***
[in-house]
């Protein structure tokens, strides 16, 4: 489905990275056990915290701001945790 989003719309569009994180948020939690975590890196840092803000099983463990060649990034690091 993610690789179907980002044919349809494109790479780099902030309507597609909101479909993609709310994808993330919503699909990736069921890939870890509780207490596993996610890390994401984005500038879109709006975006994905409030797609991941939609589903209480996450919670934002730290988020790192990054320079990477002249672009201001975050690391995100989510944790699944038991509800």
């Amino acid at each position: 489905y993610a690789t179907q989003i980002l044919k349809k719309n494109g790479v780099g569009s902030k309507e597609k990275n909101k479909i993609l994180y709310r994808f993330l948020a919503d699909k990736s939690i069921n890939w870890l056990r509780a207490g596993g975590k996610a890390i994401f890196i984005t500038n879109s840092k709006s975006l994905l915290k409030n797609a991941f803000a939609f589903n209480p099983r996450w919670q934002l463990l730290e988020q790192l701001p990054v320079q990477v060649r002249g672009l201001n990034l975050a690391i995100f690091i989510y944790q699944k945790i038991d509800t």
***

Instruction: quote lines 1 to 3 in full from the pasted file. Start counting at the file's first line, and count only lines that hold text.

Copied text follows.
[in-house]
């Protein structure tokens, strides 16, 4: 489905990275056990915290701001945790 989003719309569009994180948020939690975590890196840092803000099983463990060649990034690091 993610690789179907980002044919349809494109790479780099902030309507597609909101479909993609709310994808993330919503699909990736069921890939870890509780207490596993996610890390994401984005500038879109709006975006994905409030797609991941939609589903209480996450919670934002730290988020790192990054320079990477002249672009201001975050690391995100989510944790699944038991509800």
């Amino acid at each position: 489905y993610a690789t179907q989003i980002l044919k349809k719309n494109g790479v780099g569009s902030k309507e597609k990275n909101k479909i993609l994180y709310r994808f993330l948020a919503d699909k990736s939690i069921n890939w870890l056990r509780a207490g596993g975590k996610a890390i994401f890196i984005t500038n879109s840092k709006s975006l994905l915290k409030n797609a991941f803000a939609f589903n209480p099983r996450w919670q934002l463990l730290e988020q790192l701001p990054v320079q990477v060649r002249g672009l201001n990034l975050a690391i995100f690091i989510y944790q699944k945790i038991d509800t």